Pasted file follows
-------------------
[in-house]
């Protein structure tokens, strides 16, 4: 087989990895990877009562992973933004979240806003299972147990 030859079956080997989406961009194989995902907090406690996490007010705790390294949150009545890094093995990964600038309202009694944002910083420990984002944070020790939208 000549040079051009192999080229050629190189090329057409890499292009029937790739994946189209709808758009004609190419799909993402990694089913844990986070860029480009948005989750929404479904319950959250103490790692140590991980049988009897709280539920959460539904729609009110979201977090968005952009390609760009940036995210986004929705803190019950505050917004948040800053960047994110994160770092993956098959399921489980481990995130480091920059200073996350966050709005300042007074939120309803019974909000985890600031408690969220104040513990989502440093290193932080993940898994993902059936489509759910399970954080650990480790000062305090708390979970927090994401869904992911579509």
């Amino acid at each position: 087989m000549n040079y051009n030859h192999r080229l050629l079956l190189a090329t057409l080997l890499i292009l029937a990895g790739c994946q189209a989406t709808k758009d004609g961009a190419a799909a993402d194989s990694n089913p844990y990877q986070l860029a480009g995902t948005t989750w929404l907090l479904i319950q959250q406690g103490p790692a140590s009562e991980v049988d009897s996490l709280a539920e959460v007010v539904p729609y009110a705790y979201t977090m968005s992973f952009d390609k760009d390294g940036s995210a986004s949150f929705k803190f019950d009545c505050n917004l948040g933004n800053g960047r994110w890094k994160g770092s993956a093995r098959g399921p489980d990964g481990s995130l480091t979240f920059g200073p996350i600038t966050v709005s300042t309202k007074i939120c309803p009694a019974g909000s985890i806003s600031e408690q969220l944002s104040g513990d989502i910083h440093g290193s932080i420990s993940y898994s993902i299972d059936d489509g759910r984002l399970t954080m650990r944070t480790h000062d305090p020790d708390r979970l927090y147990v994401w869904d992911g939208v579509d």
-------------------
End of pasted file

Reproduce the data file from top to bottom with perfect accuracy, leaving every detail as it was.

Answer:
[in-house]
């Protein structure tokens, strides 16, 4: 087989990895990877009562992973933004979240806003299972147990 030859079956080997989406961009194989995902907090406690996490007010705790390294949150009545890094093995990964600038309202009694944002910083420990984002944070020790939208 000549040079051009192999080229050629190189090329057409890499292009029937790739994946189209709808758009004609190419799909993402990694089913844990986070860029480009948005989750929404479904319950959250103490790692140590991980049988009897709280539920959460539904729609009110979201977090968005952009390609760009940036995210986004929705803190019950505050917004948040800053960047994110994160770092993956098959399921489980481990995130480091920059200073996350966050709005300042007074939120309803019974909000985890600031408690969220104040513990989502440093290193932080993940898994993902059936489509759910399970954080650990480790000062305090708390979970927090994401869904992911579509």
């Amino acid at each position: 087989m000549n040079y051009n030859h192999r080229l050629l079956l190189a090329t057409l080997l890499i292009l029937a990895g790739c994946q189209a989406t709808k758009d004609g961009a190419a799909a993402d194989s990694n089913p844990y990877q986070l860029a480009g995902t948005t989750w929404l907090l479904i319950q959250q406690g103490p790692a140590s009562e991980v049988d009897s996490l709280a539920e959460v007010v539904p729609y009110a705790y979201t977090m968005s992973f952009d390609k760009d390294g940036s995210a986004s949150f929705k803190f019950d009545c505050n917004l948040g933004n800053g960047r994110w890094k994160g770092s993956a093995r098959g399921p489980d990964g481990s995130l480091t979240f920059g200073p996350i600038t966050v709005s300042t309202k007074i939120c309803p009694a019974g909000s985890i806003s600031e408690q969220l944002s104040g513990d989502i910083h440093g290193s932080i420990s993940y898994s993902i299972d059936d489509g759910r984002l399970t954080m650990r944070t480790h000062d305090p020790d708390r979970l927090y147990v994401w869904d992911g939208v579509d």